![CDATA[ [if IE 9] ]]>
Alpha Globin Alpha Thalassemia HBA1 HBA2 HB Barts HB H Disease Alpha-thalassemia Hydrops Fetalis Thalassemia, Alpha Hemoglobin variant, Alpha Alpha Globin Sequencing Alpha Hemoglobin
Diagnosing nondeletional alpha thalassemia.
Testing for nondeletional alpha thalassemia in a symptomatic individual.
Follow-up testing to an abnormal hemoglobin electrophoresis that identified an alpha-globin chain variant.
1. Invert several times to mix blood.
2. Send specimen in the original tube.
Extracted DNA from Whole Blood:
1. Label specimen as extracted DNA and source of specimen
2. Provide volume and concentration of the DNA
For first-tier testing for alpha thalassemia detection, order THEV1 / Thalassemia and Hemoglobinopathy Evaluation, Serum and Whole Blood.
For first-tier testing for an alpha globin variant, order HBEL1 / Hemoglobin Electrophoresis Evaluation, Blood.
If genetic testing is desired, the first-tier genetic test assesses large deletional alpha thalassemia alterations. Order ATHAL / Alpha-Globin Gene Analysis, Varies.
1. Patient's age is required.
2. Include recent transfusion information.
Moderately to severely
This assay will not detect large deletions or duplications within the alpha-globin genes. Therefore, test results should be interpreted in the context of hemoglobin electrophoresis, clinical findings, family history, and other laboratory data. Misinterpretation of results may occur if the information provided is inaccurate or incomplete.
Rare genetic alterations exist that could lead to false-negative or false-positive results. If results obtained do not match the clinical findings, additional testing should be considered.
A hemoglobin electrophoresis evaluation (HBEL1 / Hemoglobin Electrophoresis Evaluation, Blood) is always indicated prior to alpha globin gene sequencing because these conditions can be complex and protein data allows accurate and rapid classification of the patient phenotype.
Not the preferred first-tier molecular test for carrier screening or diagnosis of alpha thalassemia. This test is used to identify nondeletional alpha-thalassemia variants when there is a strong clinical suspicion and ATHAL / Alpha-Globin Gene Analysis, Varies, is negative. This test can also identify alpha globin variants that can result in variable phenotypes, such as erythrocytosis, chronic hemolytic anemia, and many that are clinically benign.
This test is a second-tier test in the evaluation of alpha thalassemia carrier determination, hemoglobin H disease confirmation, and alpha-globin variant identification.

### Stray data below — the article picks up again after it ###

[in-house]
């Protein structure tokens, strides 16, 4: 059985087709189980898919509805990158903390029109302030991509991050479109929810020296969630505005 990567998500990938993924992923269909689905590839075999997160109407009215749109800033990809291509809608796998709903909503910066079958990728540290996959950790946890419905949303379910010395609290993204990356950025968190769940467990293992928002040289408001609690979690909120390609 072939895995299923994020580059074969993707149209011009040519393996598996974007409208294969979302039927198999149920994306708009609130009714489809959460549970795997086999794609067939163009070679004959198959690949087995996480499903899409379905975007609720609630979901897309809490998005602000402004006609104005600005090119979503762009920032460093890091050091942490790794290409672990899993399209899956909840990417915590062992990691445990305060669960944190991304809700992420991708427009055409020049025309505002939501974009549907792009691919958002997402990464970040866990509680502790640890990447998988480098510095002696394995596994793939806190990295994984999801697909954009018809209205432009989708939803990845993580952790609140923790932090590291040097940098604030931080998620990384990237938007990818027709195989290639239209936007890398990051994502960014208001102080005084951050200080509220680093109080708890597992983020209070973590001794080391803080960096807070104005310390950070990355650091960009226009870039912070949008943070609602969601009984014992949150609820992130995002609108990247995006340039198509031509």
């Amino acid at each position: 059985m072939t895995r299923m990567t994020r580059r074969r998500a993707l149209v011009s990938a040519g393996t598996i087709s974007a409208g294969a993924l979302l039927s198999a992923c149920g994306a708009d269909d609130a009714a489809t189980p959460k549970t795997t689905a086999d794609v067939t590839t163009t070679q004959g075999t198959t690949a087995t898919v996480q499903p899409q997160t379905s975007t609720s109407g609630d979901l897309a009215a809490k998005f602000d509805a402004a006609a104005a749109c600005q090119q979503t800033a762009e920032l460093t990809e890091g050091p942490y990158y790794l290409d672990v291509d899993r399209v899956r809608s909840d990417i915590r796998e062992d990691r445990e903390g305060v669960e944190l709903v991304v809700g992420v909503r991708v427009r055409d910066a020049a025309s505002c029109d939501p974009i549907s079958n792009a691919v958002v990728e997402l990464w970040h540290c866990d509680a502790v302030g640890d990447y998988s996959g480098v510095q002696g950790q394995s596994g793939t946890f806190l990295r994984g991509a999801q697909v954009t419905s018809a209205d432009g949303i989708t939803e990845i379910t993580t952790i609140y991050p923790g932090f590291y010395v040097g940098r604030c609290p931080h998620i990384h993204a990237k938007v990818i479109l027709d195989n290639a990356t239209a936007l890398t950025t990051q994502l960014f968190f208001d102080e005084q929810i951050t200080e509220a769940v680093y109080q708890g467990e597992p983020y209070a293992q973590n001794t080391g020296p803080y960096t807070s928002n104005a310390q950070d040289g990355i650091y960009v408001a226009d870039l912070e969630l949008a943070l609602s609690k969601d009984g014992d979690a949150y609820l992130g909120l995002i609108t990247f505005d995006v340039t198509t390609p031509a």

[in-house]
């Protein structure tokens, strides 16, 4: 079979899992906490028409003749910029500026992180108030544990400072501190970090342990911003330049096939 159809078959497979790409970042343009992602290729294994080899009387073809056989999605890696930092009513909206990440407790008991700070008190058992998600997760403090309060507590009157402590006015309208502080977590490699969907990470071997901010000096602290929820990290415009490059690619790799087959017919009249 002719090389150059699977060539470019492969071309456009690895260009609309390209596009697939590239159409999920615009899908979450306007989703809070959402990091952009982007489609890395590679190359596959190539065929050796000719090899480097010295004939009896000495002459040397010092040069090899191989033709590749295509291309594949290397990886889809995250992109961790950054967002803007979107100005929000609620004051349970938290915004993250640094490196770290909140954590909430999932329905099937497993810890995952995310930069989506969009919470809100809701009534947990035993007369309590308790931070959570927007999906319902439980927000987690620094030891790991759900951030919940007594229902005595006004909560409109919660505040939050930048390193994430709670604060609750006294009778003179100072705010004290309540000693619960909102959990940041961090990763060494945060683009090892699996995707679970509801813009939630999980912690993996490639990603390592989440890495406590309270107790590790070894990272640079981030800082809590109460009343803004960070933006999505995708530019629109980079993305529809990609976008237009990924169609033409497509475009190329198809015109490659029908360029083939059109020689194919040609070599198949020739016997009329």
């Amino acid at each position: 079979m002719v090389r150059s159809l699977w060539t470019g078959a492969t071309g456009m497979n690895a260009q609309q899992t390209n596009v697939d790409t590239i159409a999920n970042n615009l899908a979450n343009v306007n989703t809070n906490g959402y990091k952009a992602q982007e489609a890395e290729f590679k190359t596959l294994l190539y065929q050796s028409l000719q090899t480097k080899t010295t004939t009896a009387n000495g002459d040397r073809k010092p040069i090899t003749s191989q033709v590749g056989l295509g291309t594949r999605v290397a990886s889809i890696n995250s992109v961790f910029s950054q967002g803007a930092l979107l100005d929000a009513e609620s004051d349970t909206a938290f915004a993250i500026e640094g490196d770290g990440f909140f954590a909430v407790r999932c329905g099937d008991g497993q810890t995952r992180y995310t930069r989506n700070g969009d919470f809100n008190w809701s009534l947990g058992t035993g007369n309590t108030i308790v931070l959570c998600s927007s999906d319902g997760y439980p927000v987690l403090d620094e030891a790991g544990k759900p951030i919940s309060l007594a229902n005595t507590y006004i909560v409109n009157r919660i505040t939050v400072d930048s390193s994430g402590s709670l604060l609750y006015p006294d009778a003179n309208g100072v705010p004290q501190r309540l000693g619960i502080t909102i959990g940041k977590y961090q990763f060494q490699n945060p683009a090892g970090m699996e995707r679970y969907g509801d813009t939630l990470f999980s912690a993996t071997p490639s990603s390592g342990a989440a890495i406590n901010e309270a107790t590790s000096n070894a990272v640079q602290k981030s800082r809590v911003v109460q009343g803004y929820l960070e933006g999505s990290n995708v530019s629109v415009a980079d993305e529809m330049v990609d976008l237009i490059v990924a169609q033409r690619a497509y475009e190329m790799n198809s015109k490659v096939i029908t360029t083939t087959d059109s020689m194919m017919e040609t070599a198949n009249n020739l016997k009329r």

Alpha globin gene sequencing detects alpha globin variants and nondeletional alpha thalassemia variants.
Alpha thalassemia is the most common monogenic condition in the world. It is estimated that up to 5% of the world's population carries at least 1 alpha thalassemia variant and, in the United States, approximately 30% of African Americans are thought to carry an alpha thalassemia variant. Alpha thalassemia variations are most common in individuals of Southeastern Asian, African, Mediterranean, Indian, and Middle Eastern descent, but they can be found in persons from any ethnic group.
Four alpha-globin genes are normally present, 2 copies on each chromosome 16. Alpha thalassemia variants result in decreased alpha-globin chain production. In general, alpha thalassemia is characterized by hypochromic, microcytic anemia and varies clinically from asymptomatic (alpha thalassemia silent carrier and alpha thalassemia trait) to lethal hemolytic anemia (hemoglobin: Hb Barts hydrops fetalis).
Large deletions of the alpha globin genes account for approximately 90% of alpha thalassemia alterations, and these variations will not be detected by alpha-globin gene sequencing. Other variants, such as point alterations or small deletions within the alpha-globin genes, account for most of the remaining 10% of alpha thalassemia variations. These nondeletional subtypes can be detected by alpha globin gene sequencing. The most common nondeletional alpha thalassemia variant is Hb Constant Spring (HbCS).
The majority of alpha globin chain variants are clinically and hematologically benign however, some cause erythrocytosis and chronic hemolytic anemia. Hemoglobin electrophoresis may not be able to confirm their identity. In these instances, alpha-globin gene sequencing can be useful.
An interpretive report will be provided.